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The Fifty-Year Mission: The Next 25 Years:…
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The Fifty-Year Mission: The Next 25 Years: From The Next Generation to J.… (edition 2016)

by Edward Gross (Author)

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482356,432 (3.75)None
Member:Darkson
Title:The Fifty-Year Mission: The Next 25 Years: From The Next Generation to J. J. Abrams: The Complete, Uncensored, and Unauthorized Oral History of Star Trek
Authors:Edward Gross (Author)
Info:Thomas Dunne Books (2016), 864 pages
Collections:Your library
Rating:
Tags:history, nonfiction, star trek

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The Fifty-Year Mission: The Complete, Uncensored, Unauthorized Oral History of Star Trek: The Next 25 Years, from The Next Generation to J. J. Abrams by Edward Gross

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Still going where no one has gone before. I had waited forever for this book to come through at my library and was thrilled to pieces when it did. The first volume relates the origins of 'Star Trek' and the original series (TOS). Kirk, Spock and the how, when and why of how these characters came to be. This book takes the franchise through 'The Next Generation' (TNG) and through the last J.J. Abrams movie, 'Star Trek: Beyond'.
 
The format is like the last one. Instead of a flowing narrative the reader reads the words from the various actors, writers, producers, guest stars, studio executives, movie critics, etc. about the next four shows and movies. Unsurprisingly TNG gets the greatest amount of text (it takes up almost half of the book) since it has the show and the movies. Some of it was interesting, some of it was repetitive for me (since I am most familiar with this one). I had hoped to read more from the actors but since the cast gelled fairly well together there wasn't as much drama (although there was some behind the scenes with Roddenberry aging and settling into the first spin-off). The sections on the movies were also helpful and interesting since they also lent to some info I had not read before either.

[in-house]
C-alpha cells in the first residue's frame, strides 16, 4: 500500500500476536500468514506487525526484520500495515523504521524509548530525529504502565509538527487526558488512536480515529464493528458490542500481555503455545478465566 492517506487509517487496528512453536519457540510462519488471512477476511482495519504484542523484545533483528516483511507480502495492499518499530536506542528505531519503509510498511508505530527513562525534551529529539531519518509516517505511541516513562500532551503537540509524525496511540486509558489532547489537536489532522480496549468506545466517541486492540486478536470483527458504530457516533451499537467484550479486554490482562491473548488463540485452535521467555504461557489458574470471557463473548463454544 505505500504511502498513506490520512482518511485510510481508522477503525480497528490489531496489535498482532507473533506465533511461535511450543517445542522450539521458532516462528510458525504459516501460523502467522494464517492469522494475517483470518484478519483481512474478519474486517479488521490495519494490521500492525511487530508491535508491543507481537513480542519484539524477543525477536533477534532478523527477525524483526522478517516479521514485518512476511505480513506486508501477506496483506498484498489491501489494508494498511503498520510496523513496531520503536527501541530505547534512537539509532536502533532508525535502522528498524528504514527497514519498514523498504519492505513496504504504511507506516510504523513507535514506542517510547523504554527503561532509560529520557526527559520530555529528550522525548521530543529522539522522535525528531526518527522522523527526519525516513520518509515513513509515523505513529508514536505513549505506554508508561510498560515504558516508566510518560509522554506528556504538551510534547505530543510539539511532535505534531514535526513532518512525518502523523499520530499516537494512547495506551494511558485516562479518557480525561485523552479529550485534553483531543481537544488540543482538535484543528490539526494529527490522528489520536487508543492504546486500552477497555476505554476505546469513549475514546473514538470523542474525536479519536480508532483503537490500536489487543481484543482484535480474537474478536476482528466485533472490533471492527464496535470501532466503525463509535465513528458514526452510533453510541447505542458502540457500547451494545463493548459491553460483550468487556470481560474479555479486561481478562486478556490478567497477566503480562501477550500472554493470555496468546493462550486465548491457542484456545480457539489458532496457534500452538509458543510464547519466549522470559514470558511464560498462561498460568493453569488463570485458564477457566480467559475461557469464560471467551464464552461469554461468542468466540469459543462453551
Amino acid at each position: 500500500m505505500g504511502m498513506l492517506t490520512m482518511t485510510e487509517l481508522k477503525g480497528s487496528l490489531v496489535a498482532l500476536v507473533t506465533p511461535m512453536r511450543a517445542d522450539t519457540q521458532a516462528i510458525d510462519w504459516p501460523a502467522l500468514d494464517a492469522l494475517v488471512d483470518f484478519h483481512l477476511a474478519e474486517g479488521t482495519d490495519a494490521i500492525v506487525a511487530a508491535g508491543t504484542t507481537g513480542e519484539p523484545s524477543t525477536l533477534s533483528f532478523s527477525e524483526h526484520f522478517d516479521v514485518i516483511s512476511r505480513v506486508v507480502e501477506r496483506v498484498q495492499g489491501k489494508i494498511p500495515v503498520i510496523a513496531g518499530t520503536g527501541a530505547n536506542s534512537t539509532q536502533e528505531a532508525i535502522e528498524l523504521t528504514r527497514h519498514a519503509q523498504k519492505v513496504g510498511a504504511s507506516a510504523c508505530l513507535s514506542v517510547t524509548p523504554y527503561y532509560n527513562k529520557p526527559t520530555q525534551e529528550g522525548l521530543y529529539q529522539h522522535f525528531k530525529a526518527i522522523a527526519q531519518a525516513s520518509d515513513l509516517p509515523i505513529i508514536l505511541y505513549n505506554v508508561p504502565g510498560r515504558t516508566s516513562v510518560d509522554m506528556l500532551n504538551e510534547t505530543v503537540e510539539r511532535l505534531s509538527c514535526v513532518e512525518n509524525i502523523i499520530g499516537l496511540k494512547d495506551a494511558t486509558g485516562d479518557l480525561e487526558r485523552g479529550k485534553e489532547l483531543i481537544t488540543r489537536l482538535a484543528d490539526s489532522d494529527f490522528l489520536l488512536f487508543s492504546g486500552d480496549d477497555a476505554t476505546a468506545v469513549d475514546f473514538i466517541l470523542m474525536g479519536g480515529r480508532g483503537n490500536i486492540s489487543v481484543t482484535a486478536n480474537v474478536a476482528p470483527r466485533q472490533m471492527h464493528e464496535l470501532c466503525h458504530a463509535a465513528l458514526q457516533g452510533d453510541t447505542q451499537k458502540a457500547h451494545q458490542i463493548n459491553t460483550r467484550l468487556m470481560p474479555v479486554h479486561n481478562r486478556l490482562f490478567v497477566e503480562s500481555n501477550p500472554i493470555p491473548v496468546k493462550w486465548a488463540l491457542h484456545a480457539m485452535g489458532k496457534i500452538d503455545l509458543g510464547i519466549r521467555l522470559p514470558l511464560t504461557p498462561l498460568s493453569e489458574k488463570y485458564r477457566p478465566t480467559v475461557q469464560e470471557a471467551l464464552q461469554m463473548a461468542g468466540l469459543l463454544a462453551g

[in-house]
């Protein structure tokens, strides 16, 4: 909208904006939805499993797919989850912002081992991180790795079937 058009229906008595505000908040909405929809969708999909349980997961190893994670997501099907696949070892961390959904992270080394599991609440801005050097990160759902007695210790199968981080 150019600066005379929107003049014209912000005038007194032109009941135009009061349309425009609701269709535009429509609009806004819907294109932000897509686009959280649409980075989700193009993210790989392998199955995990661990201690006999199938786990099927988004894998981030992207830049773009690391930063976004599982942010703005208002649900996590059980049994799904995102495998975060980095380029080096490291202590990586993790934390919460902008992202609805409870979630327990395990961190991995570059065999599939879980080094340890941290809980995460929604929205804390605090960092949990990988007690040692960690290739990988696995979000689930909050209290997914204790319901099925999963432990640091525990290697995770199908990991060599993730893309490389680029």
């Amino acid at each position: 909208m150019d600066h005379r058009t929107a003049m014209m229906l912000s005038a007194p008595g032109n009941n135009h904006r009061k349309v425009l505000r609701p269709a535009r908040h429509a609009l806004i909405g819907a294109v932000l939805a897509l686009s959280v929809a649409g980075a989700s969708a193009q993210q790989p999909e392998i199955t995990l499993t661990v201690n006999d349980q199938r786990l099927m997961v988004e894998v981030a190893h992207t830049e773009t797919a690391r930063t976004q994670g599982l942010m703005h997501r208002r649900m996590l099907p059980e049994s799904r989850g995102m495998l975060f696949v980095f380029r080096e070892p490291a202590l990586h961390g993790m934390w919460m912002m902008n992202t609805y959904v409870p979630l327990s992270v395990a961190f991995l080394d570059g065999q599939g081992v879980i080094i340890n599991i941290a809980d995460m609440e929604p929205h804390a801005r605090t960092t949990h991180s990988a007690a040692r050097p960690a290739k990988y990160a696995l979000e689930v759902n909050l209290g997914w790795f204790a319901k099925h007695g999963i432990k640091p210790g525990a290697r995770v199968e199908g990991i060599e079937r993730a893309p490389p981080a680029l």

I was pleasantly surprised to find that I actually found the sections of 'Deep Space: Nine' and 'Voyager' to be really interesting, more so than the TNG sections. Because I'm not as familiar with the last three shows I didn't think I'd care so much but these sections were actually very good. Again, some of it I knew, but much of it I didn't. These casts did NOT get along as well and people butted heads (which is understandable). Some of it was a bit awkward to read and  some people do not come across very well. But some parts, such as Kate Mulgrew talking about her role as a woman captain were new to me (knew only a little bit prior to the book) and it was really interesting. Fans of Ronald D. Moore's 'Battlestar Galactica' might see the seeds of that show being planted when reading his words on DS:9 and 'Voyager'.
 
The section on 'Enterprise' is like the others but as I'm not sure I've seen any episode of the show in its entirety I'm not sure how well this section was. It might be worth revisiting after watching the show though.